Reflections on Russell: Musings on a Multidimensional Man
The book contributes some original interpretations on the thought of Bertrand Russell (1872-1970). Instead of dwelling on the purely mathematical logic which tends to be the focus of professional philosophers, it explores Russell’s philosophy, especially his philosophy of science and philosophy of religion. It features some original interpretations of Bertrand Russell’s thoughts and it counters some competing interpretations of his philosophy.
Russell could be labeled both a probabilist and empiricist, albeit with critical qualifications. He never left the Pythagorean/Platonic worldview entirely behind. Russell preferred Spinoza over Locke, and believed that many sciences simply beg questions rather than prove philosophic tenets. Although Russell rejected spiritualistic metaphysics, he was able to identify some value in George Berkeley’s philosophy. This book shows that Russell developed a philosophy incorporating atheism and spirituality.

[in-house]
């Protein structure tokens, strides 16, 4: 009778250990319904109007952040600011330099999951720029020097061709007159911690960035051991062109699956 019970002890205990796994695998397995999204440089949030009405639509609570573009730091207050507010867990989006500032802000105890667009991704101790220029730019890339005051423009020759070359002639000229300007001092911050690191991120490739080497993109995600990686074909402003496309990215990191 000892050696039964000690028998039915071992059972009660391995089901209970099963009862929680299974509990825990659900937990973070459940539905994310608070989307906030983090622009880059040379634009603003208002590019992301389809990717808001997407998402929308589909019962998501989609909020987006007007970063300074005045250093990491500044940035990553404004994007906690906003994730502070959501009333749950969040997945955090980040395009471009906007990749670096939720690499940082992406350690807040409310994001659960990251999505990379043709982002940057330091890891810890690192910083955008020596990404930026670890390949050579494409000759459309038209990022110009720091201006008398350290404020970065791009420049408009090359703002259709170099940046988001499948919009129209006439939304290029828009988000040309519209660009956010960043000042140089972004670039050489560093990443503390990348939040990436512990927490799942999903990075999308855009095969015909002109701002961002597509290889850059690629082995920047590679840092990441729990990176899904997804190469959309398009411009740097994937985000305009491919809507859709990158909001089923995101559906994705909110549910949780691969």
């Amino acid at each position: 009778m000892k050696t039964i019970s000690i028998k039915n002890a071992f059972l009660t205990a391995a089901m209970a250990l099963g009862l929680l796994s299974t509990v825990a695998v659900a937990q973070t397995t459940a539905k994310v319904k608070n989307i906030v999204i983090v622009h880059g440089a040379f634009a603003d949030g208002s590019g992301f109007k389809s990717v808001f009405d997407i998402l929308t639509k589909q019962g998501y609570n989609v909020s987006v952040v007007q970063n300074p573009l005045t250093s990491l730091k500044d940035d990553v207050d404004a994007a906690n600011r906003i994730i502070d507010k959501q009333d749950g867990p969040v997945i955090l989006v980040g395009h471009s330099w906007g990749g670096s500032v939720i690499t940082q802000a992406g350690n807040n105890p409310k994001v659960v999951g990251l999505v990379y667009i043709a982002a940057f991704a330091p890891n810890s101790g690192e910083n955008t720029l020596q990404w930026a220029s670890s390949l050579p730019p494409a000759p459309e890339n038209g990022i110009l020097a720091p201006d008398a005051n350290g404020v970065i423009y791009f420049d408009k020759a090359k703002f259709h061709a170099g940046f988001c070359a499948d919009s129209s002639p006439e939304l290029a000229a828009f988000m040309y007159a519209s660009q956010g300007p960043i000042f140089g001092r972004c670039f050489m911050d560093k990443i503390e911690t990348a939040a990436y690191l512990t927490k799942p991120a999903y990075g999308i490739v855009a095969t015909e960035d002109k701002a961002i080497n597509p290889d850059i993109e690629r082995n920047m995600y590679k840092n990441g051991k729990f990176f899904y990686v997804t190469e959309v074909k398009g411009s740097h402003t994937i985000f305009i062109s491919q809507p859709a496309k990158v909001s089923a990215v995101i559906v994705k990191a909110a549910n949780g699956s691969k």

Chad Trainer has been reading the history of philosophy from the ancient Greeks to modern times since the 1970s. He discovered Bertrand Russell in 1977 and continues to study him today. Trainer has been a frequent presenter at the Bertrand Russell Society’s annual meetings since 2000 and has written for the Russell Journal, the Bertrand Russell Society Bulletin, the Heythrop Journal, Philosophy Now, and Free Inquiry. He is especially interested in Russell’s critique of religion, his philosophy of science, and value theory. Trainer served as Chair of the Bertrand Russell Society’s Board of Directors from 2005 to 2018.
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